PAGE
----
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Julie A. Robinson (biologist)

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Julie A. Robinson

Julie A. Robinson is the Chief Scientist for Human Exploration and Operations at NASA and was previously Chief Scientist for the International Space Station Program for over a twelve years, with a background in both the physical and biological sciences.[1]

Early life and education[edit]

In 1985, Julie A. Robinson graduated from Highland High school in Pocatello, Idaho, and was selected as one of two Idaho representatives to the Presidential Scholars Program[2] and as an Idaho delegate to the National Youth Science Camp.[3] She did not think that she was going to be able to attend college due to financial difficulties, until she received word from Utah State that they had awarded her their Presidential Scholarship that covered full tuition for four years.[4] Julie A. Robinson graduated from Utah State University in 1989 with a Bachelor of Science in Chemistry and a Bachelor of Science in Biology. She later went on to study at the University of Nevada, Reno where she was supported by an NSF Graduate Research Fellowship.[5] She obtained a doctoral degree in Ecology, Evolution, and Conservation Biology in 1996, and was named Regent's Outstanding Graduate Student.[6]


She went on to do postdoctoral research in Texas at the University of Houston. At the University of Houston she created maps indicating how different species responded to hurricanes.[4] She then went on to work with Lockheed Martin in the Image Science Laboratory at Houston’s Johnson Space Center, training astronauts for Space Station Mir, the Space Shuttle, and the International Space Station. While working at Lockheed Martin, she led a NASA sponsored project to develop the mapping of coral reefs all around the globe.[6] She was an author with Cynthia A. Evans of a paper on spatial resolution of photographic remote sensing data which was the first peer-reviewed publication featuring data collected from the International Space Station. [7][8][9]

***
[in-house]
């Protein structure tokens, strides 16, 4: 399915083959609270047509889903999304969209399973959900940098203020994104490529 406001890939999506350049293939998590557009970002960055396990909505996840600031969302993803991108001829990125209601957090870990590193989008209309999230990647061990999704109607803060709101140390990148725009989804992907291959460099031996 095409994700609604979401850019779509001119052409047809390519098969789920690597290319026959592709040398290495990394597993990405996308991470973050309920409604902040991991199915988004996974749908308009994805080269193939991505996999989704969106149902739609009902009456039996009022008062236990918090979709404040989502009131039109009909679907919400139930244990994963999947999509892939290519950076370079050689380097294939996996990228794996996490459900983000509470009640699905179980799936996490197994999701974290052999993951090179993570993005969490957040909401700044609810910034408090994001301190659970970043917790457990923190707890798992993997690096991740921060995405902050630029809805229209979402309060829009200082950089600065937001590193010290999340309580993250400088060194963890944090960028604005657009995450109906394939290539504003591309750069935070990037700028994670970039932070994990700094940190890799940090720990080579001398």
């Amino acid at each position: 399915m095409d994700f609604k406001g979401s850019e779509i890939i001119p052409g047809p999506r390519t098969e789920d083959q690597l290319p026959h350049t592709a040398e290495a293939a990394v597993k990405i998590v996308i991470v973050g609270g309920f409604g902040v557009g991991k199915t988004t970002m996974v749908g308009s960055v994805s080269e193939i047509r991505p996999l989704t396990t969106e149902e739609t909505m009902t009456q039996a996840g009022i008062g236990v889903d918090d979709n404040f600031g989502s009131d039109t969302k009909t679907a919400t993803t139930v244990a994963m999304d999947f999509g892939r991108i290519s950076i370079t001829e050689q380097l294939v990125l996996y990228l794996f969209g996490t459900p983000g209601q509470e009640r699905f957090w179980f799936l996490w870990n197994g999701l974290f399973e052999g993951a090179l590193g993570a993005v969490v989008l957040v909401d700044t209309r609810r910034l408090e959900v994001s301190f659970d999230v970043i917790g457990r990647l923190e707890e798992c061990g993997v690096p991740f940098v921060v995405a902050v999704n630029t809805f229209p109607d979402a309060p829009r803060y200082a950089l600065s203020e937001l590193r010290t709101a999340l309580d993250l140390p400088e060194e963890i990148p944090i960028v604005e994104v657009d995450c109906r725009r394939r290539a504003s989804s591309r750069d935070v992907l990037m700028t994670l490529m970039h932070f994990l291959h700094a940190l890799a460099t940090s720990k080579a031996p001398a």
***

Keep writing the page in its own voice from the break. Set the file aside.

In 2004, she started working at NASA as a science representative for the International Space Station. In 2006 she became a deputy program scientist, and served as ISS chief scientist from 2007-2019.[6] She oversaw the laboratory from the assembly period to full utilization with hundreds of experiments and scientists active at any given time. She oversaw the expansion of ISS research to include Earth science and astrophysics instruments, the use of the ISS National Lab by other government agencies, industry, and nonprofit organizations, and international collaboration and effective use of ISS by scientists from four ISS international partner agencies and over 100 countries. She founded and served as the executive editor of the first two editions of the International Space Station Benefits for Humanity series, and spoke broadly about the variety of unique scientific results with the media.[10]

She received the NASA Outstanding Leadership Medal in 2011. [6] She was named National Youth Science Camp Alumna of the Year in 2017.[3] In a commencement address at the University of Nevada, Reno College of Science and College of Engineering graduation ceremony in 2019, Robinson called for each graduate to “make a lifetime commitment to public communication—to ensure that your knowledge is available to everyone, that science is part of our public discourse.”[11]

Personal life[edit]

Her hobbies include drawing, painting, singing jazz, and classical music.[4]


  1. ^ "Dr. Julie Robinson | The Space Show". www.thespaceshow.com. Retrieved 2020-03-15.
  2. ^ "Education Secretary Names Presidential Scholars (1985-05-04)". Associated Press. Retrieved 2021-01-25.
  3. ^ a b "Alumnus of the Year". National Youth Science Foundation. Retrieved 2019-05-24.
  4. ^ a b c University, Utah State. "Reaching Beyond Possible - Discovery Fall 2019". www.usu.edu. Retrieved 2020-02-12.
  5. ^ "Julie Robinson, Graduate Research Fellow". National Science Foundation. Retrieved 2013-04-30.
  6. ^ a b c d "Space station chief scientist Julie Robinson featured speaker at lecture series". University of Nevada, Reno. Retrieved 2020-02-24.
  7. ^ "International Space Station Program Oral History Project Edited Oral History Transcript". NASA Johnson Space Center. Retrieved 2010-07-16.
  8. ^ "Release: H02-80 -- International Space Station Astronauts Set New Standard for Earth Photography". NASA Johnson Space Center. Retrieved 2002-05-03.
  9. ^ Robinson, Julie A.; Evans, Cynthia A. (2002). "Space Station allows remote sensing of Earth to within six meters". Eos, Transactions American Geophysical Union. 83 (17): 185. doi:10.1029/2002EO000121.
  10. ^ "The Most Unusual Laboratory not on Earth". Science Friday. Retrieved 2015-04-24.
  11. ^ "NASA ISS Chief Scientist Julie Robinson asks graduates to make a commitment to scientific discourse". Nevada Today. Retrieved 2019-05-24.